For starters, you can’t help compare main characters, and naturally you’re bound to have preferences. Dragonflight’s main character, Lessa, is a vibrant and strong woman, with an interesting backstory and amazing chemistry with the other lead characters in her books. She makes an impression, and a lot of the time, she makes the story. Compare her with a character like Nerilka from Nelrika’s Story, and Nelrika is sort of weakened – not because she is a badly written character, but simply because she doesn’t have the same presence in her novel as Lessa does in hers. There’s also the problem in that sometimes you can’t help but fall in love with a character, and then you simply don’t get to see them very often – though, likewise, they can show up again as a minor character in the most unexpected places.
On the other hand, however, you have a wide variety of characters to meet and fall in love with. Fresh outlooks can show the audience more intricate parts of Pern, snippets of the world that we wouldn’t see otherwise. Besides, it’s a pretty nice surprise to pick up the next book and find yourself following the journey of a character who was referred to as a legend in the last book you read.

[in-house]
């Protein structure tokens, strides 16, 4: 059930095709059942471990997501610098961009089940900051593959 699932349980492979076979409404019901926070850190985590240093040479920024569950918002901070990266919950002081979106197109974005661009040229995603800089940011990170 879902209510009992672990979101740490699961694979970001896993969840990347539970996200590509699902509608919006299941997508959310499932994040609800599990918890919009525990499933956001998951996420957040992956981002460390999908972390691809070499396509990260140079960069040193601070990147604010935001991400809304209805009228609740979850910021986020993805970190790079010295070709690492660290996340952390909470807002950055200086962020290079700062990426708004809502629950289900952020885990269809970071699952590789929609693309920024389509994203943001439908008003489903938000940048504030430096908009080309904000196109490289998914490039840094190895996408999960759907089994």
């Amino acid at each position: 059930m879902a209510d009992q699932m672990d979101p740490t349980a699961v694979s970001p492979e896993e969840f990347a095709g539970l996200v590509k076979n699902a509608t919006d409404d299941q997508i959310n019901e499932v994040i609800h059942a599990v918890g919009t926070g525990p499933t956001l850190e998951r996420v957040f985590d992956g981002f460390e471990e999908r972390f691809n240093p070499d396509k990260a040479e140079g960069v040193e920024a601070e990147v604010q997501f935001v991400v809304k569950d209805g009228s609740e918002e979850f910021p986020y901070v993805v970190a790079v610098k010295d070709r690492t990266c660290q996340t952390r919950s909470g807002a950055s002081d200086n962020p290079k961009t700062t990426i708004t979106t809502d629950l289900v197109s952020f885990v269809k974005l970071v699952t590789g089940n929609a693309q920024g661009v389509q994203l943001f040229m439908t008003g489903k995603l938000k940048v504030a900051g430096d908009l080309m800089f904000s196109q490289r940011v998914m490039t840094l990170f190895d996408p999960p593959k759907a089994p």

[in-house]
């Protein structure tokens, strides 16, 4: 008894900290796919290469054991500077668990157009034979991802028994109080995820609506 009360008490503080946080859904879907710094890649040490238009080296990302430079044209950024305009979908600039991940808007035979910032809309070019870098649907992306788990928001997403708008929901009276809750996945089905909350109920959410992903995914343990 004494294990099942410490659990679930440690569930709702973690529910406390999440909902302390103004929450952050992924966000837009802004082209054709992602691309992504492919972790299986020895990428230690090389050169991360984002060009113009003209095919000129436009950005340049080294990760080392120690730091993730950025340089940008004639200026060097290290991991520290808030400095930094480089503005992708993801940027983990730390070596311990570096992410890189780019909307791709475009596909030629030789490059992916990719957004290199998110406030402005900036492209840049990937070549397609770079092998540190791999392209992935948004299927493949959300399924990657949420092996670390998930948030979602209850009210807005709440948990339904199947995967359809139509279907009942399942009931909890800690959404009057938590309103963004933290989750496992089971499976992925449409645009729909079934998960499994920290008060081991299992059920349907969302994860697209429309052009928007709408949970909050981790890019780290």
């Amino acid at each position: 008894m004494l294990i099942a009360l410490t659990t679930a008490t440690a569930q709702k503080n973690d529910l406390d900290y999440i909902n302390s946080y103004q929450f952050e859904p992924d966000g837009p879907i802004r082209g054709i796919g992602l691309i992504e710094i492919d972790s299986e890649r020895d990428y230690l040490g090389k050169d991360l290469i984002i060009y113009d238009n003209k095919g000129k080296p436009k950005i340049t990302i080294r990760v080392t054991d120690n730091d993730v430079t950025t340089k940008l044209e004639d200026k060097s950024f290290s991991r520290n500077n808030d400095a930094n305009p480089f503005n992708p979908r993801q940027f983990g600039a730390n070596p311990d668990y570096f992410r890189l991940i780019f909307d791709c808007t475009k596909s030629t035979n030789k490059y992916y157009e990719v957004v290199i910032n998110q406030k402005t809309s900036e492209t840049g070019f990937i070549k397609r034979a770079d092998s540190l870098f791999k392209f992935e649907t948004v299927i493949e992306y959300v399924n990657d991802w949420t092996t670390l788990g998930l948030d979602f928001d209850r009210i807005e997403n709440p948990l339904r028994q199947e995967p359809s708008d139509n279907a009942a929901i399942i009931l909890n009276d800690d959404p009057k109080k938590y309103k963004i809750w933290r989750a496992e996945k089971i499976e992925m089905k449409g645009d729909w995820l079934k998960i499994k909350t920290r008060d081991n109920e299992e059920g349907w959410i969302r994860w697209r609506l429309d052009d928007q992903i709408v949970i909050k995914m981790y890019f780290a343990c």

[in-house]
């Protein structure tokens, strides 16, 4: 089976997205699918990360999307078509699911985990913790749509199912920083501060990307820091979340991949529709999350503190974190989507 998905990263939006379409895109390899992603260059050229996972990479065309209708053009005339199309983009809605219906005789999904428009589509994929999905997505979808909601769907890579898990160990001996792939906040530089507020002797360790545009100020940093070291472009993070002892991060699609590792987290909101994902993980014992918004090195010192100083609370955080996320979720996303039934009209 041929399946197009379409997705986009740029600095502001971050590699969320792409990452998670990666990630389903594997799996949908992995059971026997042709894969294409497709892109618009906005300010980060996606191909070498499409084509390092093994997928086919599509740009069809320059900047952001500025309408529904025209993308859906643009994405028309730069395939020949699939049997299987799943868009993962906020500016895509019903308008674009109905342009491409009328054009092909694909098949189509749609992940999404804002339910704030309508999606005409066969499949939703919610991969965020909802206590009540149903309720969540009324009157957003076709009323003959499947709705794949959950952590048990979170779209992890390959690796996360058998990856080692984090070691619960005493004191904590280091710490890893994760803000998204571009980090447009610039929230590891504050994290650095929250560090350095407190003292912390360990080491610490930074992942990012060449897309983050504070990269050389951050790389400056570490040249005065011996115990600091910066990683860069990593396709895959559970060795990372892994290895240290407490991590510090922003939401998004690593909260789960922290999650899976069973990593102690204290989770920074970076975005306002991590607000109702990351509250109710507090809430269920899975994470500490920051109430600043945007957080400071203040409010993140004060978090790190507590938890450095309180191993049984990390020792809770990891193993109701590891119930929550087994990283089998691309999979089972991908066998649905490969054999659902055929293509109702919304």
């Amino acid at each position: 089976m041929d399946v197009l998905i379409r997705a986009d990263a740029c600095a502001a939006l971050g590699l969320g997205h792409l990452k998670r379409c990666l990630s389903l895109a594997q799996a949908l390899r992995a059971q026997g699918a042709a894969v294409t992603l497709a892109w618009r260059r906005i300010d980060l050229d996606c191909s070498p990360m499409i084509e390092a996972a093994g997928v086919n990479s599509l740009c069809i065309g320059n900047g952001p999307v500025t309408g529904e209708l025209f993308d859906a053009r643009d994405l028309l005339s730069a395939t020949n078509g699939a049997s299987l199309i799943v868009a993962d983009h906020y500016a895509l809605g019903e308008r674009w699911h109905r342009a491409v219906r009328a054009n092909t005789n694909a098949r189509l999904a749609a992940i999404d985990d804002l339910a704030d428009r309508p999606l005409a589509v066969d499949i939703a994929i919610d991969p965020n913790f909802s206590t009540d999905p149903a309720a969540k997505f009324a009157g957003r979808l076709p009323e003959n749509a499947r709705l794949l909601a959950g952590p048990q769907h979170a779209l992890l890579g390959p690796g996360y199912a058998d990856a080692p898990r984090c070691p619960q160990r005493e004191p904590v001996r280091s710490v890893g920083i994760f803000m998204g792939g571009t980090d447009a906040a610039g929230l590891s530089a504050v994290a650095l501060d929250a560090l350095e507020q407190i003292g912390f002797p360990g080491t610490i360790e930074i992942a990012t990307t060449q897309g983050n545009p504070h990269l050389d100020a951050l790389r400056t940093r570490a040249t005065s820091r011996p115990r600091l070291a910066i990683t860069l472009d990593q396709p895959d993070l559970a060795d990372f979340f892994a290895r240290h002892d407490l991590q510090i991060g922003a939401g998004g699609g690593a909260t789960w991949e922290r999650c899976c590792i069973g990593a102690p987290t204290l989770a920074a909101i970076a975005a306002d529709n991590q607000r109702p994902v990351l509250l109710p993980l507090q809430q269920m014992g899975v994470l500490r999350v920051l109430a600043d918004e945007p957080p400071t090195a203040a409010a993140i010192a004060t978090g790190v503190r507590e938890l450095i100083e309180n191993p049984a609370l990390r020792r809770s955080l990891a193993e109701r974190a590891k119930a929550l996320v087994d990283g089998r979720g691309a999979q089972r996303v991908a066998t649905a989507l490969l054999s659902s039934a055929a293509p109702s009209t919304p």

There are endless possibilities to what could come next out of the Pern series, still countless years that haven’t been written about, so it’ll certainly be interesting to see where Todd McCaffrey takes things. He’s already shown that he’s willing to dive into new territory by a small group of books that further expand on whers as opposed to dragons – whers being the uglier, less intelligent, and nocturnal cousins to dragons that don’t get nearly as much love as they should in some of the earlier published novels.
I can’t recommend the Pern series enough to anyone. I’m not saying that I passionately loved every single book I read, but the variety of subplots and characters mean that there’s practically something in there for everyone. Where the series will go from here, it’s hard to say, but I for one will happily abuse my bank account to make sure I find out.
Ellen’s Top Pern Books:
- Dragonflight (the first and a classic)
- The White Dragon (with some of the most interesting characters of all!)
- Dragonsdawn (how it all began…)
- All The Weyrs of Pern (a true squeal-fest of excitement once you’re in deep)
For other books written by Anne McCaffrey have a look here.
If you’ve read any of the Pern series, or have another book/series you’d like to recommend, please send your thoughts/reviews to: firstname.lastname@example.org
Thanks for reading!